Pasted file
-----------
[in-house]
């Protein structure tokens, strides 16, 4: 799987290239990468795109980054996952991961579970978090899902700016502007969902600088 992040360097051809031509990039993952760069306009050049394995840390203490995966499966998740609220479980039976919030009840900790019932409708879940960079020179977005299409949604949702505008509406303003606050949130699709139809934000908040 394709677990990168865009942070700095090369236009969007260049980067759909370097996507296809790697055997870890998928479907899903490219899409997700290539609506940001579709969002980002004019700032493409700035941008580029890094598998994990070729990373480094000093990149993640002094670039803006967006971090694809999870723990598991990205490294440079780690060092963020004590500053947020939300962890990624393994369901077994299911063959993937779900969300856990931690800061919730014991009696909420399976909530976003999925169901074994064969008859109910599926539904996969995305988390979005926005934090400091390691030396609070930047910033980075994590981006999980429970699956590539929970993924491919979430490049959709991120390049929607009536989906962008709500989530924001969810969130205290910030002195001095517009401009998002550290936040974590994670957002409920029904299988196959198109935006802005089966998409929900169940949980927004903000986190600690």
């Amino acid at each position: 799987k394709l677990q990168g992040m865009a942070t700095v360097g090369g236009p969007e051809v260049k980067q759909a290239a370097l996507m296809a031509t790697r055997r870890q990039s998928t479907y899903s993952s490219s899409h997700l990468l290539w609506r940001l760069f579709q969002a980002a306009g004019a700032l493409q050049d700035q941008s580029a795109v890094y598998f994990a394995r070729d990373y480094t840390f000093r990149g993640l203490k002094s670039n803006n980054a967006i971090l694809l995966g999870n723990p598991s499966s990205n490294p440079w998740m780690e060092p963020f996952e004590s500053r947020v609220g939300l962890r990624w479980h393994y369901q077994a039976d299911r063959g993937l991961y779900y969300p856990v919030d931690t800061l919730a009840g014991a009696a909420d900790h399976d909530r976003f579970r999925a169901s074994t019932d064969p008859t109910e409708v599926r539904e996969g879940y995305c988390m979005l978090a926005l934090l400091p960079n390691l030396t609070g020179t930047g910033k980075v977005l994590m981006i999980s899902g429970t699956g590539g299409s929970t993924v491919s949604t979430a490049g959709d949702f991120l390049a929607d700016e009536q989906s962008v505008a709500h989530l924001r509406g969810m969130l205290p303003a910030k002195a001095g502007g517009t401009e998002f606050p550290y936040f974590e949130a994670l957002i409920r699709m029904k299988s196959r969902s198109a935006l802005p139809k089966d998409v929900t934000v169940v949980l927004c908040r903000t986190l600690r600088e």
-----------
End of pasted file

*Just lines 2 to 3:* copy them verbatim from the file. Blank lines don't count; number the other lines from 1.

């Protein structure tokens, strides 16, 4: 799987290239990468795109980054996952991961579970978090899902700016502007969902600088 992040360097051809031509990039993952760069306009050049394995840390203490995966499966998740609220479980039976919030009840900790019932409708879940960079020179977005299409949604949702505008509406303003606050949130699709139809934000908040 394709677990990168865009942070700095090369236009969007260049980067759909370097996507296809790697055997870890998928479907899903490219899409997700290539609506940001579709969002980002004019700032493409700035941008580029890094598998994990070729990373480094000093990149993640002094670039803006967006971090694809999870723990598991990205490294440079780690060092963020004590500053947020939300962890990624393994369901077994299911063959993937779900969300856990931690800061919730014991009696909420399976909530976003999925169901074994064969008859109910599926539904996969995305988390979005926005934090400091390691030396609070930047910033980075994590981006999980429970699956590539929970993924491919979430490049959709991120390049929607009536989906962008709500989530924001969810969130205290910030002195001095517009401009998002550290936040974590994670957002409920029904299988196959198109935006802005089966998409929900169940949980927004903000986190600690």
């Amino acid at each position: 799987k394709l677990q990168g992040m865009a942070t700095v360097g090369g236009p969007e051809v260049k980067q759909a290239a370097l996507m296809a031509t790697r055997r870890q990039s998928t479907y899903s993952s490219s899409h997700l990468l290539w609506r940001l760069f579709q969002a980002a306009g004019a700032l493409q050049d700035q941008s580029a795109v890094y598998f994990a394995r070729d990373y480094t840390f000093r990149g993640l203490k002094s670039n803006n980054a967006i971090l694809l995966g999870n723990p598991s499966s990205n490294p440079w998740m780690e060092p963020f996952e004590s500053r947020v609220g939300l962890r990624w479980h393994y369901q077994a039976d299911r063959g993937l991961y779900y969300p856990v919030d931690t800061l919730a009840g014991a009696a909420d900790h399976d909530r976003f579970r999925a169901s074994t019932d064969p008859t109910e409708v599926r539904e996969g879940y995305c988390m979005l978090a926005l934090l400091p960079n390691l030396t609070g020179t930047g910033k980075v977005l994590m981006i999980s899902g429970t699956g590539g299409s929970t993924v491919s949604t979430a490049g959709d949702f991120l390049a929607d700016e009536q989906s962008v505008a709500h989530l924001r509406g969810m969130l205290p303003a910030k002195a001095g502007g517009t401009e998002f606050p550290y936040f974590e949130a994670l957002i409920r699709m029904k299988s196959r969902s198109a935006l802005p139809k089966d998409v929900t934000v169940v949980l927004c908040r903000t986190l600690r600088e």